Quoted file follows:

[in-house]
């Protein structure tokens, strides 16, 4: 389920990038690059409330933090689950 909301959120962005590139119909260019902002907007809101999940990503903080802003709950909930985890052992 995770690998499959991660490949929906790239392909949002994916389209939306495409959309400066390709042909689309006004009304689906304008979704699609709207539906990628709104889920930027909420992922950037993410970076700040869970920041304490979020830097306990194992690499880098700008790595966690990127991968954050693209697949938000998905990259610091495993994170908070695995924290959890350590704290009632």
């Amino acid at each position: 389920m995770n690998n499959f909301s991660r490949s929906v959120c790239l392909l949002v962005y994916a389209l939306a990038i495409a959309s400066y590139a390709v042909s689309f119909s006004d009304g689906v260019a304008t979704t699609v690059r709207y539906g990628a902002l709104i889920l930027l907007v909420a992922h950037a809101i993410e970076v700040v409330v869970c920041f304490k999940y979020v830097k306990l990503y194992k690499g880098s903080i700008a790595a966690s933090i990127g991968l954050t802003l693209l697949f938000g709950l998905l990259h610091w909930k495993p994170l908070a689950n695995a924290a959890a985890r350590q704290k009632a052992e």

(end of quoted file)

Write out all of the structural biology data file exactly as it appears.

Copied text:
[in-house]
């Protein structure tokens, strides 16, 4: 389920990038690059409330933090689950 909301959120962005590139119909260019902002907007809101999940990503903080802003709950909930985890052992 995770690998499959991660490949929906790239392909949002994916389209939306495409959309400066390709042909689309006004009304689906304008979704699609709207539906990628709104889920930027909420992922950037993410970076700040869970920041304490979020830097306990194992690499880098700008790595966690990127991968954050693209697949938000998905990259610091495993994170908070695995924290959890350590704290009632």
């Amino acid at each position: 389920m995770n690998n499959f909301s991660r490949s929906v959120c790239l392909l949002v962005y994916a389209l939306a990038i495409a959309s400066y590139a390709v042909s689309f119909s006004d009304g689906v260019a304008t979704t699609v690059r709207y539906g990628a902002l709104i889920l930027l907007v909420a992922h950037a809101i993410e970076v700040v409330v869970c920041f304490k999940y979020v830097k306990l990503y194992k690499g880098s903080i700008a790595a966690s933090i990127g991968l954050t802003l693209l697949f938000g709950l998905l990259h610091w909930k495993p994170l908070a689950n695995a924290a959890a985890r350590q704290k009632a052992e």